water quality

Vince Winkel / WHQR

One of the questions emerging from the GenX story we are covering relates to cancer rates in the region. GenX is the chemical compound first reported to be in the Cape Fear River and drinking water supply three weeks ago by the Star News. On Thursday we got an answer about cancer rates from the North Carolina Department of Health and Human Services. 

Vince Winkel

New Hanover County Commissioners adopted a resolution Monday calling on Chemours to stop production of GenX. Brunswick County Commissioners adopted a resolution the same day -- asking Chemours to stop the discharge of the GenX chemical into the Cape Fear River.  That’s largely because  there is still a lot about GenX that we don’t know. It’s all about chemistry. Which means for many of us, it can be somewhat difficult to grasp.

Vince Winkel / WHQR

New water collection and testing of the Cape Fear River will begin next week. That was one of the results of yesterday’s meeting between Chemours, the company that produces known toxin GenX, and city, county, and state officials. A state investigation by NC DEQ and NC DHHS is now underway as well. 

Vince Winkel

Officials from Chemours, the company that produces GenX, were in Wilmington Thursday for a 90-minute meeting with city, county and state officials. One thing that was exposed was that since 1980, Chemours had a vinyl ether process operating at its Fayetteville Works site up the Cape Fear River from Wilmington. It is a process that produces GenX as a byproduct. After the closed door meeting, local officials met with the media, but Chemours did not.  

Vince Winkel

On Thursday representatives from Wilmington, the counties of Pender, Brunswick and New Hanover, the Cape Fear Public Utility Authority, and the state’s department of environmental quality and department of health and human services, will meet behind closed doors with the Chemours Company. That’s the company behind GenX, a chemical reported to be in the region’s water supply.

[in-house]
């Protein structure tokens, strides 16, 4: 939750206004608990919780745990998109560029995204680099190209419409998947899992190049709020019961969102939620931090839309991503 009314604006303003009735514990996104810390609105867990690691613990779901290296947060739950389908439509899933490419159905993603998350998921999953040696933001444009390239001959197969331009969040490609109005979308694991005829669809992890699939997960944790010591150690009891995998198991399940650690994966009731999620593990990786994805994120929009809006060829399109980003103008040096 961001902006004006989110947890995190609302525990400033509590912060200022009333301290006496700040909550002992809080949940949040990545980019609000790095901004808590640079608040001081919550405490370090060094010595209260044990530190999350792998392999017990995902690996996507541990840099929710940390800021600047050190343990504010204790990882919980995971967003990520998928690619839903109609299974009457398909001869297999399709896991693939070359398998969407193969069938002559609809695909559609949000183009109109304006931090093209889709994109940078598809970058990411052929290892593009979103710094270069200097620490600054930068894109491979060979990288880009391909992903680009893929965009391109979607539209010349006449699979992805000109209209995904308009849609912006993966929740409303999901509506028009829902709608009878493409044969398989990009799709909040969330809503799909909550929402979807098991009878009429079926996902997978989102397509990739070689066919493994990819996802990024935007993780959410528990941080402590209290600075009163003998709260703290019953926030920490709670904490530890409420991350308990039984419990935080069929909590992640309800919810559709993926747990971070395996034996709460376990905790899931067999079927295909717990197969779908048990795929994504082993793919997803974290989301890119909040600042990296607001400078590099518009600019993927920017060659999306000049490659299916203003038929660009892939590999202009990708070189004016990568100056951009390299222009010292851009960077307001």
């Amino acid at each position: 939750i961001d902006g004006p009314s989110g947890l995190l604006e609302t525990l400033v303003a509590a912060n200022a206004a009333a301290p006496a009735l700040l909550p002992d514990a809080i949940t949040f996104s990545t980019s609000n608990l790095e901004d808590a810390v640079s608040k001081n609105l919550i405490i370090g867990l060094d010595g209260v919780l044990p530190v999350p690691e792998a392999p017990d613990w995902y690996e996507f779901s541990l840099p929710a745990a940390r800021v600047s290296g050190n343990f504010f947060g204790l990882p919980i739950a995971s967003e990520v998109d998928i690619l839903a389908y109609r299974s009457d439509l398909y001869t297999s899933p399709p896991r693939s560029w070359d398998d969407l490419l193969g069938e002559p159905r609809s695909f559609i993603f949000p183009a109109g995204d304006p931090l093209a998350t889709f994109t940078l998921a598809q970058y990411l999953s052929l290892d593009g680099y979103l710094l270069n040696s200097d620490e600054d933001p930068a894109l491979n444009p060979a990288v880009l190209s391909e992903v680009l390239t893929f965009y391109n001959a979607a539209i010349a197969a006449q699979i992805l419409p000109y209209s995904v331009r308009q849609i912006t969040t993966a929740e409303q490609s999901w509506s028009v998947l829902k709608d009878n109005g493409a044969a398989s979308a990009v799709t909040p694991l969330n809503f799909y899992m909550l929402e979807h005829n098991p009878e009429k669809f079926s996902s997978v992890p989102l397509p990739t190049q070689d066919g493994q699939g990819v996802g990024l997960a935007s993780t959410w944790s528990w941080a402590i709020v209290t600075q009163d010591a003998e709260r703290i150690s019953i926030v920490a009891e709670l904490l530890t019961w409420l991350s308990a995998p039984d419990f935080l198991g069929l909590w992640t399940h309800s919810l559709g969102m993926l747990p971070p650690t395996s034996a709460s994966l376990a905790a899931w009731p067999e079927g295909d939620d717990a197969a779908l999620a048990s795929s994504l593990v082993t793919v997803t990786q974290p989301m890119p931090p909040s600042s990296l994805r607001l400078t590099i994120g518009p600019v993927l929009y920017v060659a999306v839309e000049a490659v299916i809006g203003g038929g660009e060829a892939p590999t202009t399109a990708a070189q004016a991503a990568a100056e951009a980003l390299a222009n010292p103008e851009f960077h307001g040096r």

Vince Winkel / WHQR

We continue our coverage on GenX, a chemical compound discovered in the region’s water supply. The story was first reported by the StarNews. Today we explore what state and federal agencies are doing about this potential health hazard.

Vince Winkel / WHQR

GenX. No, we don’t mean Generation X. GenX is a chemical compound we first reported on yesterday. That’s when the StarNews reported on this toxic contaminant that has been found in the Cape Fear River. It’s a key ingredient in Teflon, linked to cancer. It gets into the river at a plant 100 miles upstream. 

Vince Winkel / WHQR

The StarNews has broken a story about a potentially-cancer-causing chemical in southeastern North Carolina’s drinking water supply. According to a piece published by Vaughan Hagerty at starnewsonline.com, a chemical replacement for a key ingredient in Teflon linked to cancer and a host of other ailments has been found in the drinking water system of the Cape Fear Public Utility Authority. 

U.S. Army Corps of Engineers

An American Rivers Report recently identified the Cape Fear and Neuse Rivers as in the top ten Most Endangered in the United States.  A 2016 study of the presence of hexavalent chromium in drinking water by the Environmental Working Group found levels higher than it considers safe in the tap water of more than 200 million Americans.  This is the same toxin that first landed on the national radar in the early 1990s when Erin Brockovich

Wendee Nicole / Environ Health Perspect 121:A182-A189 (2013). http://dx.doi.org/10.1289/ehp.121-a182 [online 01 June 2013]

The business of pork production in North Carolina employed nearly 13,000 people in 2012.  That’s according to a Duke University report.  The swine industry is a key component of North Carolina’s economy.  But there are claims of negative impacts on the environment – specifically on bodies of waters that are in close proximity to concentrated animal feeding operations or CAFOs.  And there are questions about the industry’s impact on human health. 

But the business of hog farming has evolved over the last several decades. 

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